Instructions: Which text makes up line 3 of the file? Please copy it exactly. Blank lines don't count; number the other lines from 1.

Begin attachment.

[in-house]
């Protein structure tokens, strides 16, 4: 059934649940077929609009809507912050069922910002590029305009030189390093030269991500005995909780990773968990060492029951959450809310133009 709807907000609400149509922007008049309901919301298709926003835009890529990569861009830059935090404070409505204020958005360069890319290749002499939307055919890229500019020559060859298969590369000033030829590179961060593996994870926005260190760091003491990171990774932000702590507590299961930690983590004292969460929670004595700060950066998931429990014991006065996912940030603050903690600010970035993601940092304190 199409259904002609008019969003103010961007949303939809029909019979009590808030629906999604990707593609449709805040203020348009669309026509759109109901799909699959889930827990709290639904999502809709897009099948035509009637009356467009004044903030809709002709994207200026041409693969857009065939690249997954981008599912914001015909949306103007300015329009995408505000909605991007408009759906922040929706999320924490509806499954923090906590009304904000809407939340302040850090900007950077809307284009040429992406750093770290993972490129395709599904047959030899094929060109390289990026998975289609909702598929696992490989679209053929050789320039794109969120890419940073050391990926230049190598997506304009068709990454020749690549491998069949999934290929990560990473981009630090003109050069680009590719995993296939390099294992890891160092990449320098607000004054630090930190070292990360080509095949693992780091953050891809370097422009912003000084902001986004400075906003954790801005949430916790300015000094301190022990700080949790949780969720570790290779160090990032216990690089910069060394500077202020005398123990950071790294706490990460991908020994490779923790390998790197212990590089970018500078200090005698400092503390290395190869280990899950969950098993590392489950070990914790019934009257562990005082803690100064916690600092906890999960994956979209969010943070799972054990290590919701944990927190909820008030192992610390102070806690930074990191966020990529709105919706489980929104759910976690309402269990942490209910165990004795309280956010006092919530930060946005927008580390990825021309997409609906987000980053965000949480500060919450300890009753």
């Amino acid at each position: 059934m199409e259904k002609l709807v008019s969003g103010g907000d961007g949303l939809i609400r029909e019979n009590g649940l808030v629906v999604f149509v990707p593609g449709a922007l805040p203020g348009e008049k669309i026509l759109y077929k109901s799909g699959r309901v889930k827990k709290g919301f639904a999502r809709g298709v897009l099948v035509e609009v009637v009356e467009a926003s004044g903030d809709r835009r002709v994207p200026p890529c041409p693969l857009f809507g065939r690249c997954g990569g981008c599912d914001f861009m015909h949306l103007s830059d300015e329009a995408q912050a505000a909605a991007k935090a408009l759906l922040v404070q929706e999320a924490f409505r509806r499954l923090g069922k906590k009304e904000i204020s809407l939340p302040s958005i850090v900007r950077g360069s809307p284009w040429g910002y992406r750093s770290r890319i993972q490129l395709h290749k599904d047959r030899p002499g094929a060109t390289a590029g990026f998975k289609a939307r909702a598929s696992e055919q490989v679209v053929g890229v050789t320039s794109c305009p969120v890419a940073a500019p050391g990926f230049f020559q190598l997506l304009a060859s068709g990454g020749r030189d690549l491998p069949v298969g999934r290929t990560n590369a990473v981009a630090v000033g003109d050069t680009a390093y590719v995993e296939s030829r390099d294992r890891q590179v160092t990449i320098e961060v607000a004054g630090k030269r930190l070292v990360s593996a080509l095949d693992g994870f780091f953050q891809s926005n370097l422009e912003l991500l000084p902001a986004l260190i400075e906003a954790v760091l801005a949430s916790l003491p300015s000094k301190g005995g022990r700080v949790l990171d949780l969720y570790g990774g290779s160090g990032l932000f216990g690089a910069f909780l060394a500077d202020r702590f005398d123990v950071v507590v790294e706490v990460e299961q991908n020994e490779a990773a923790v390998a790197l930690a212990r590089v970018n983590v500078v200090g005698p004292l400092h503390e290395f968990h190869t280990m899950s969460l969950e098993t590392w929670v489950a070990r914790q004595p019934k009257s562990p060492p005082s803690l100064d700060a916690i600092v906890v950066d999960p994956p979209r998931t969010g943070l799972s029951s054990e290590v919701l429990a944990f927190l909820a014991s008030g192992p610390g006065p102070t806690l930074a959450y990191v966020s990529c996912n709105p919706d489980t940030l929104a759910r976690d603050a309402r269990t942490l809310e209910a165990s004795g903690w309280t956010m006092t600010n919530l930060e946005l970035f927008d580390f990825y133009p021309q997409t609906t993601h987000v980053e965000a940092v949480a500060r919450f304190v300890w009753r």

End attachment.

């Amino acid at each position: 059934m199409e259904k002609l709807v008019s969003g103010g907000d961007g949303l939809i609400r029909e019979n009590g649940l808030v629906v999604f149509v990707p593609g449709a922007l805040p203020g348009e008049k669309i026509l759109y077929k109901s799909g699959r309901v889930k827990k709290g919301f639904a999502r809709g298709v897009l099948v035509e609009v009637v009356e467009a926003s004044g903030d809709r835009r002709v994207p200026p890529c041409p693969l857009f809507g065939r690249c997954g990569g981008c599912d914001f861009m015909h949306l103007s830059d300015e329009a995408q912050a505000a909605a991007k935090a408009l759906l922040v404070q929706e999320a924490f409505r509806r499954l923090g069922k906590k009304e904000i204020s809407l939340p302040s958005i850090v900007r950077g360069s809307p284009w040429g910002y992406r750093s770290r890319i993972q490129l395709h290749k599904d047959r030899p002499g094929a060109t390289a590029g990026f998975k289609a939307r909702a598929s696992e055919q490989v679209v053929g890229v050789t320039s794109c305009p969120v890419a940073a500019p050391g990926f230049f020559q190598l997506l304009a060859s068709g990454g020749r030189d690549l491998p069949v298969g999934r290929t990560n590369a990473v981009a630090v000033g003109d050069t680009a390093y590719v995993e296939s030829r390099d294992r890891q590179v160092t990449i320098e961060v607000a004054g630090k030269r930190l070292v990360s593996a080509l095949d693992g994870f780091f953050q891809s926005n370097l422009e912003l991500l000084p902001a986004l260190i400075e906003a954790v760091l801005a949430s916790l003491p300015s000094k301190g005995g022990r700080v949790l990171d949780l969720y570790g990774g290779s160090g990032l932000f216990g690089a910069f909780l060394a500077d202020r702590f005398d123990v950071v507590v790294e706490v990460e299961q991908n020994e490779a990773a923790v390998a790197l930690a212990r590089v970018n983590v500078v200090g005698p004292l400092h503390e290395f968990h190869t280990m899950s969460l969950e098993t590392w929670v489950a070990r914790q004595p019934k009257s562990p060492p005082s803690l100064d700060a916690i600092v906890v950066d999960p994956p979209r998931t969010g943070l799972s029951s054990e290590v919701l429990a944990f927190l909820a014991s008030g192992p610390g006065p102070t806690l930074a959450y990191v966020s990529c996912n709105p919706d489980t940030l929104a759910r976690d603050a309402r269990t942490l809310e209910a165990s004795g903690w309280t956010m006092t600010n919530l930060e946005l970035f927008d580390f990825y133009p021309q997409t609906t993601h987000v980053e965000a940092v949480a500060r919450f304190v300890w009753r």